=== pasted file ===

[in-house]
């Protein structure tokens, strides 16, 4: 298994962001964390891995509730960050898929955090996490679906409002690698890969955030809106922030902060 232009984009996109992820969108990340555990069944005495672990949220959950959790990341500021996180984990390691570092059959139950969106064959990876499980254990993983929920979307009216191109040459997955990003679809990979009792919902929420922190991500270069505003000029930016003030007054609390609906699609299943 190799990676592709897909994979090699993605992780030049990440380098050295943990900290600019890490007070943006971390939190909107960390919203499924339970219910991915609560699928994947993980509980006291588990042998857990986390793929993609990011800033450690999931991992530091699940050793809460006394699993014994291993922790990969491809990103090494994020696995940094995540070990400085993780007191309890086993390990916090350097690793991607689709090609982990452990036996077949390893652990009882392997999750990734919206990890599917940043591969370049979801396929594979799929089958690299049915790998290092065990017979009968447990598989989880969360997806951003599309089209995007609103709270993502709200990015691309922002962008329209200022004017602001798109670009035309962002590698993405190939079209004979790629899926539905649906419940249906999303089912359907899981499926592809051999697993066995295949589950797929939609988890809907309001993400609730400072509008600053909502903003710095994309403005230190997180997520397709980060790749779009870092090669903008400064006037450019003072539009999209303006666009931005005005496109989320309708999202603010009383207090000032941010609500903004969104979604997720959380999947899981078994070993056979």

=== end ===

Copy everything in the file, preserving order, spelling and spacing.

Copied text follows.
[in-house]
């Protein structure tokens, strides 16, 4: 298994962001964390891995509730960050898929955090996490679906409002690698890969955030809106922030902060 232009984009996109992820969108990340555990069944005495672990949220959950959790990341500021996180984990390691570092059959139950969106064959990876499980254990993983929920979307009216191109040459997955990003679809990979009792919902929420922190991500270069505003000029930016003030007054609390609906699609299943 190799990676592709897909994979090699993605992780030049990440380098050295943990900290600019890490007070943006971390939190909107960390919203499924339970219910991915609560699928994947993980509980006291588990042998857990986390793929993609990011800033450690999931991992530091699940050793809460006394699993014994291993922790990969491809990103090494994020696995940094995540070990400085993780007191309890086993390990916090350097690793991607689709090609982990452990036996077949390893652990009882392997999750990734919206990890599917940043591969370049979801396929594979799929089958690299049915790998290092065990017979009968447990598989989880969360997806951003599309089209995007609103709270993502709200990015691309922002962008329209200022004017602001798109670009035309962002590698993405190939079209004979790629899926539905649906419940249906999303089912359907899981499926592809051999697993066995295949589950797929939609988890809907309001993400609730400072509008600053909502903003710095994309403005230190997180997520397709980060790749779009870092090669903008400064006037450019003072539009999209303006666009931005005005496109989320309708999202603010009383207090000032941010609500903004969104979604997720959380999947899981078994070993056979």